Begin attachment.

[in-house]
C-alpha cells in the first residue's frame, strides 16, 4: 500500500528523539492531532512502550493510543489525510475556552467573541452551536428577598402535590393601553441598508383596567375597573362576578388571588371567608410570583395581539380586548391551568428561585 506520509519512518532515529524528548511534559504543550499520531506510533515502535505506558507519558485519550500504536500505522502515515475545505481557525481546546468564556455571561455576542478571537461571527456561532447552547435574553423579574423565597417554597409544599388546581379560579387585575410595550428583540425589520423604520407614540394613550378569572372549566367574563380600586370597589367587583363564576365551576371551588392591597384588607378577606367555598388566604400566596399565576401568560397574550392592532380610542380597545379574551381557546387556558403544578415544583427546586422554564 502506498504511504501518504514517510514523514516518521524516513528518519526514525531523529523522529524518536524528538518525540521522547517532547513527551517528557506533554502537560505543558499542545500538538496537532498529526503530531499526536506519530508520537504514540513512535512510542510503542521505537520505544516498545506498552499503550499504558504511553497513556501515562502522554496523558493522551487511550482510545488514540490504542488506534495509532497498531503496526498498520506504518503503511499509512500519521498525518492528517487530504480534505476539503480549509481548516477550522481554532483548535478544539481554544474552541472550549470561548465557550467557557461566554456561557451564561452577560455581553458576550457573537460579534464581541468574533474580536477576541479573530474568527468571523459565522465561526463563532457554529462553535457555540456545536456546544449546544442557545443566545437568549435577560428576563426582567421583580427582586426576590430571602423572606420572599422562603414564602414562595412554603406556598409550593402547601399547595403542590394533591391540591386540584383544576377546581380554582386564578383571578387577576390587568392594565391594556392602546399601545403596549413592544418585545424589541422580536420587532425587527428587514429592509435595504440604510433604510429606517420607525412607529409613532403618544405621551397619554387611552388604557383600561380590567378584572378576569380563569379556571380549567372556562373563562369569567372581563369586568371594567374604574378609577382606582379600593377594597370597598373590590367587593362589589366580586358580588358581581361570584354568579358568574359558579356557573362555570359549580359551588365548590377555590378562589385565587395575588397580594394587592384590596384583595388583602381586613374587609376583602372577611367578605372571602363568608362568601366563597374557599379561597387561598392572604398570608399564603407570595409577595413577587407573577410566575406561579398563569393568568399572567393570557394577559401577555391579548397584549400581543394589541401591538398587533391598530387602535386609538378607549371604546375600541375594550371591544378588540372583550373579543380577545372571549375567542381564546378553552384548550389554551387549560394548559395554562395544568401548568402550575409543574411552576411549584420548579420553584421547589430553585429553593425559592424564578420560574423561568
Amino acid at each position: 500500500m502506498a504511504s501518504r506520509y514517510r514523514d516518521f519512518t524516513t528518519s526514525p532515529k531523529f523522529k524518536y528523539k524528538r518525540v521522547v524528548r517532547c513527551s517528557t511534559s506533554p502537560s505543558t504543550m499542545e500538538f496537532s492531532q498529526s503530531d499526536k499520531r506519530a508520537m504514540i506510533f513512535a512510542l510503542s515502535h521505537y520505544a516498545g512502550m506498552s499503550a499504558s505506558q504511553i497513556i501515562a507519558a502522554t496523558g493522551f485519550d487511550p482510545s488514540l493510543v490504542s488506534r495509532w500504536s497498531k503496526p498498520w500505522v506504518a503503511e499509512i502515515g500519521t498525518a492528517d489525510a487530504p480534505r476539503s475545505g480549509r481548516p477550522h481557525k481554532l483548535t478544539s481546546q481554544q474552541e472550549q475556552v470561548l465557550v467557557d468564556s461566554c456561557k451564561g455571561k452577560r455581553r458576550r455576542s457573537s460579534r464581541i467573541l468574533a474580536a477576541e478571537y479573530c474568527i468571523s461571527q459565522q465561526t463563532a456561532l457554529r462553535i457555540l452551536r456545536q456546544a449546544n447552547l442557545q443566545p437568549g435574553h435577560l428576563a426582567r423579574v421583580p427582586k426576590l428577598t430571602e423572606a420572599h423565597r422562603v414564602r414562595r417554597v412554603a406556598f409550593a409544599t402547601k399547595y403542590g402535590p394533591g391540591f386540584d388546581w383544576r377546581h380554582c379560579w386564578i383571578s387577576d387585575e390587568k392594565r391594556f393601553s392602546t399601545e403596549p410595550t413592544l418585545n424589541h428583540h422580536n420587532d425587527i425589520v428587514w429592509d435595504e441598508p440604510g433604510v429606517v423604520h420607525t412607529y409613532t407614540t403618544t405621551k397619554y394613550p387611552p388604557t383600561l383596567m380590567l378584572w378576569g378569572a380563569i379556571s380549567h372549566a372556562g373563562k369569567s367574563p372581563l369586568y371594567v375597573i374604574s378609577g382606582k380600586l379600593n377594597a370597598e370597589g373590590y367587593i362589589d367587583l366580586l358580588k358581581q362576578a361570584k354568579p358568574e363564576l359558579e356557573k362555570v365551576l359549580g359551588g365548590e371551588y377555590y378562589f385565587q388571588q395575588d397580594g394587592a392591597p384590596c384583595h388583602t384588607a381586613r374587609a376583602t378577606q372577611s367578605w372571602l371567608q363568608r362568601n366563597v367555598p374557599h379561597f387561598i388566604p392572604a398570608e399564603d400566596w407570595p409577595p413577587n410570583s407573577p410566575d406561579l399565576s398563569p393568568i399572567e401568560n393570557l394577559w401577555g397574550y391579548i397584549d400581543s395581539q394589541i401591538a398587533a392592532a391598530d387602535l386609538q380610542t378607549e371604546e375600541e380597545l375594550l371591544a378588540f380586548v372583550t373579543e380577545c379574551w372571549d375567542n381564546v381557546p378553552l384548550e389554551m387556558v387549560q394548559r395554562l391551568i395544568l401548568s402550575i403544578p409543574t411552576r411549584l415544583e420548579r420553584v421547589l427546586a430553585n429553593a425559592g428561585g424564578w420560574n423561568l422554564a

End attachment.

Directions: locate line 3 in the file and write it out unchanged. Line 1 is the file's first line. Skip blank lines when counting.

Amino acid at each position: 500500500m502506498a504511504s501518504r506520509y514517510r514523514d516518521f519512518t524516513t528518519s526514525p532515529k531523529f523522529k524518536y528523539k524528538r518525540v521522547v524528548r517532547c513527551s517528557t511534559s506533554p502537560s505543558t504543550m499542545e500538538f496537532s492531532q498529526s503530531d499526536k499520531r506519530a508520537m504514540i506510533f513512535a512510542l510503542s515502535h521505537y520505544a516498545g512502550m506498552s499503550a499504558s505506558q504511553i497513556i501515562a507519558a502522554t496523558g493522551f485519550d487511550p482510545s488514540l493510543v490504542s488506534r495509532w500504536s497498531k503496526p498498520w500505522v506504518a503503511e499509512i502515515g500519521t498525518a492528517d489525510a487530504p480534505r476539503s475545505g480549509r481548516p477550522h481557525k481554532l483548535t478544539s481546546q481554544q474552541e472550549q475556552v470561548l465557550v467557557d468564556s461566554c456561557k451564561g455571561k452577560r455581553r458576550r455576542s457573537s460579534r464581541i467573541l468574533a474580536a477576541e478571537y479573530c474568527i468571523s461571527q459565522q465561526t463563532a456561532l457554529r462553535i457555540l452551536r456545536q456546544a449546544n447552547l442557545q443566545p437568549g435574553h435577560l428576563a426582567r423579574v421583580p427582586k426576590l428577598t430571602e423572606a420572599h423565597r422562603v414564602r414562595r417554597v412554603a406556598f409550593a409544599t402547601k399547595y403542590g402535590p394533591g391540591f386540584d388546581w383544576r377546581h380554582c379560579w386564578i383571578s387577576d387585575e390587568k392594565r391594556f393601553s392602546t399601545e403596549p410595550t413592544l418585545n424589541h428583540h422580536n420587532d425587527i425589520v428587514w429592509d435595504e441598508p440604510g433604510v429606517v423604520h420607525t412607529y409613532t407614540t403618544t405621551k397619554y394613550p387611552p388604557t383600561l383596567m380590567l378584572w378576569g378569572a380563569i379556571s380549567h372549566a372556562g373563562k369569567s367574563p372581563l369586568y371594567v375597573i374604574s378609577g382606582k380600586l379600593n377594597a370597598e370597589g373590590y367587593i362589589d367587583l366580586l358580588k358581581q362576578a361570584k354568579p358568574e363564576l359558579e356557573k362555570v365551576l359549580g359551588g365548590e371551588y377555590y378562589f385565587q388571588q395575588d397580594g394587592a392591597p384590596c384583595h388583602t384588607a381586613r374587609a376583602t378577606q372577611s367578605w372571602l371567608q363568608r362568601n366563597v367555598p374557599h379561597f387561598i388566604p392572604a398570608e399564603d400566596w407570595p409577595p413577587n410570583s407573577p410566575d406561579l399565576s398563569p393568568i399572567e401568560n393570557l394577559w401577555g397574550y391579548i397584549d400581543s395581539q394589541i401591538a398587533a392592532a391598530d387602535l386609538q380610542t378607549e371604546e375600541e380597545l375594550l371591544a378588540f380586548v372583550t373579543e380577545c379574551w372571549d375567542n381564546v381557546p378553552l384548550e389554551m387556558v387549560q394548559r395554562l391551568i395544568l401548568s402550575i403544578p409543574t411552576r411549584l415544583e420548579r420553584v421547589l427546586a430553585n429553593a425559592g428561585g424564578w420560574n423561568l422554564a